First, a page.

|Milton A. Tingling|
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|Current Court Information:|
|New York County Supreme Court, New York|
|Position:||Former supreme court justice|
|Past position:||Judge, New York City Civil Court|
|Undergraduate:||Brown University, 1975|
|Law School:||North Carolina Central University School of Law, 1982|
|Candidate for:||Supreme Court, 1st District|
|Election information 2014:|
Milton A. Tingling, Jr. was a justice for the New York County Supreme Court, Civil Term in the 1st Judicial District of New York. He was elected to this position in 2001. He retired from the court on December 31, 2014, to become the New York county clerk.
- See also: New York judicial elections, 2014
| Tingling ran for re-election to the Supreme Court, 1st District.
General: He was unopposed in the general election on November 4, 2014.
Before serving as a judge, Tingling worked as a law assistant to Civil Court Judge Milton Richardson, a law secretary to Acting Supreme Court and Court of Claims Judge Dennis Edwards, a sole practitioner working in New York City and a court attorney for the Trial Part of the Civil Court, working for Hon. Wilfred O'Connor. His career on the bench began in 1996, when he was appointed to the New York City Civil Court. He served on the civil court until 2000, and he was elected to the New York County Supreme Court in 2001.
Judge stops NYC soda ban
On March 11, 2013, Judge Milton Tingling shot down a New York City soda ban supported by Mayor Bloomberg and the New York City Department of Health. The new law would have stopped restaurants and other such venues from selling sugary drinks over 16 ounces.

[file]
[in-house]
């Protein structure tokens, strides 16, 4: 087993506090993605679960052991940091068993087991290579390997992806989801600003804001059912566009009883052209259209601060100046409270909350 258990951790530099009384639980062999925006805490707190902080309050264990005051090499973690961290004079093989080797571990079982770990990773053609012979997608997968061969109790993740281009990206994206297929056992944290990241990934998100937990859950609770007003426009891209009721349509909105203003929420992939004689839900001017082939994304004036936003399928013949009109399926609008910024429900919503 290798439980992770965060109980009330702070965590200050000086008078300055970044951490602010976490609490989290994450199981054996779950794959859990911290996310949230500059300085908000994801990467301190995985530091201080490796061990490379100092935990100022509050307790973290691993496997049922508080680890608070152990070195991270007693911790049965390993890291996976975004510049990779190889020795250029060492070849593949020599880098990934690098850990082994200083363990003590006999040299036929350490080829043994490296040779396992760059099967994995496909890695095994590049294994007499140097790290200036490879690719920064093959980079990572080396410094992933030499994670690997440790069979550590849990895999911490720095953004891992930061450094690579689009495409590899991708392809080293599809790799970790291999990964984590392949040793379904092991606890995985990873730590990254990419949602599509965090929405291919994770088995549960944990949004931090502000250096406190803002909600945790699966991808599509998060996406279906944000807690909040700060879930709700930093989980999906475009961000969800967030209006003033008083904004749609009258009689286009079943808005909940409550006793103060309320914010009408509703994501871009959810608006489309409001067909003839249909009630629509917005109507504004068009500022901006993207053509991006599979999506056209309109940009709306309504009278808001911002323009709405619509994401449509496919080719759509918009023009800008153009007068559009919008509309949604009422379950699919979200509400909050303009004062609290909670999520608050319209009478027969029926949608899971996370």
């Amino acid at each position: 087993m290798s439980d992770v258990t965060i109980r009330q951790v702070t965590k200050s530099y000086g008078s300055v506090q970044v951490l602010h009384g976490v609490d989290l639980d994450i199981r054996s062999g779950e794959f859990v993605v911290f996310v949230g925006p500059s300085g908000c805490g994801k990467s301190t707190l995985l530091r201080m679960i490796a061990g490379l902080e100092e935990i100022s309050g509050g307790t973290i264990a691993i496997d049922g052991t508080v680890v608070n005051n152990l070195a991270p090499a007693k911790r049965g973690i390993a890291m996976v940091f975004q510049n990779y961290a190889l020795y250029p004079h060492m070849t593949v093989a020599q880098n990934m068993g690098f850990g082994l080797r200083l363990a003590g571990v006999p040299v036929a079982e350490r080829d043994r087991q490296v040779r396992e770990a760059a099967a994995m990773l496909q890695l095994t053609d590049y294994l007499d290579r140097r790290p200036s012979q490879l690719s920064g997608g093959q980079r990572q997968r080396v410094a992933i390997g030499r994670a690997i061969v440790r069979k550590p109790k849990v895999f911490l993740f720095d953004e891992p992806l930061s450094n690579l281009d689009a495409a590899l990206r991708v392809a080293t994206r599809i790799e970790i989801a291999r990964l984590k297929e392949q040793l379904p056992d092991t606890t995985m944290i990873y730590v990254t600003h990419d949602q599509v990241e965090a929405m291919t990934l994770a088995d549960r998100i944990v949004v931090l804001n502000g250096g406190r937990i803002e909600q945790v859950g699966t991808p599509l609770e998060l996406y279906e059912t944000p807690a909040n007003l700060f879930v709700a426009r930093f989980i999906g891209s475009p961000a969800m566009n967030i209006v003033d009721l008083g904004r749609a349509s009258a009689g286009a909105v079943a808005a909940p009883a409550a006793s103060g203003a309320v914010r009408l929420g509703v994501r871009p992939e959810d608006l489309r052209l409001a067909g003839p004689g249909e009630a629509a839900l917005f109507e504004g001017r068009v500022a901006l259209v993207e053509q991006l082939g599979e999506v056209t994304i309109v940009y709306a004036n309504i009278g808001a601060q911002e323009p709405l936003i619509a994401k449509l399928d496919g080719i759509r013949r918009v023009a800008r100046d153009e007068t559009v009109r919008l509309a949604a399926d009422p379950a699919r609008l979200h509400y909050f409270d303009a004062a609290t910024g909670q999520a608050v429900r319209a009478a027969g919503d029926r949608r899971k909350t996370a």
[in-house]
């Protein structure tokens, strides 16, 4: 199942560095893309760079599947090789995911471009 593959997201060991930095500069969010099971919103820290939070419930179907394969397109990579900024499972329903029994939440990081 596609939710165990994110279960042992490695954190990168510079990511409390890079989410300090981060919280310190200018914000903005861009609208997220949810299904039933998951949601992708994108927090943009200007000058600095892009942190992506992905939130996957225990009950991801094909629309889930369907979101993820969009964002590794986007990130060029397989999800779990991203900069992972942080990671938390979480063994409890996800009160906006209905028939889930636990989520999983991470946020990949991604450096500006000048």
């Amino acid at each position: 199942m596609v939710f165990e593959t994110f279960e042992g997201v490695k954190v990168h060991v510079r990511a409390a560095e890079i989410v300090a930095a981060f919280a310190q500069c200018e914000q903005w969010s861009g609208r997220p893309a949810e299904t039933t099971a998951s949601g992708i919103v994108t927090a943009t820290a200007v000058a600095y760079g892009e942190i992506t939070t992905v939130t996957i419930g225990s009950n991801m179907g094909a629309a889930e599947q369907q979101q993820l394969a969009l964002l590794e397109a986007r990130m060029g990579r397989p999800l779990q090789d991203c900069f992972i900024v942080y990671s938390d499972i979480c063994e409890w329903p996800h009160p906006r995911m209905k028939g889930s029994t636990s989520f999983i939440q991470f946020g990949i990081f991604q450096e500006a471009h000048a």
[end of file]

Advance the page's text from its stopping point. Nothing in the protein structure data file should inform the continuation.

In his ruling, Tingling prohibited the city from "implementing or enforcing the new regulations" and turned the matter over to the New York State Legislature, stating that the Mayor and Department of Health did not have the authority to create such rules.
|“||The rule would not only violate the separation of powers doctrine, it would eviscerate it...Such an evisceration has the potential to be more troubling than sugar sweetened drinks.||”|
He also explained,
|“||It is arbitrary and capricious because it applies to some but not all food establishments in the city, it excludes other beverages that have significantly higher concentrations of sugar sweeteners and/or calories on suspect grounds, and the loopholes inherent in the rule, including but not limited to no limitations on refills, defeat and/or serve to gut the purpose of the rule.||”|
To read the full case decision, click hereThe Appellate Division's First Department upheld Tingling's ruling in July 2013.
- New York Times, "Judge in Soda Ruling Is Wary of Government’s Power," March 11, 2013
- The New York Daily News, "After blocking Bloomberg's soda ban, Justice Milton Tingling finds himself in the spotlight," March 12, 2013
- New York Courts, "Official biography of the Hon. Milton A. Tingling, Jr."
- New York Courts, "Official biography of the Hon. Milton A. Tingling, Jr.," accessed January 16, 2015
- New York Courts, "New York County Supreme Court judicial directory, Civil Term," accessed January 16, 2015
- Gotham Gazette, "Justice Tingling, Who Struck Down 'Soda Ban,' Named New York County Clerk," December 1, 2014
- New York State Board of Elections, “State Certification for the November 4, 2014 General Election,” accessed September 30, 2014
- New York Post, "Judge halts mayor's soda ban, calls it 'arbitrary and capricious'," March 11, 2013
- Note: This text is quoted verbatim from the original source. Any inconsistencies are attributed to the original source.
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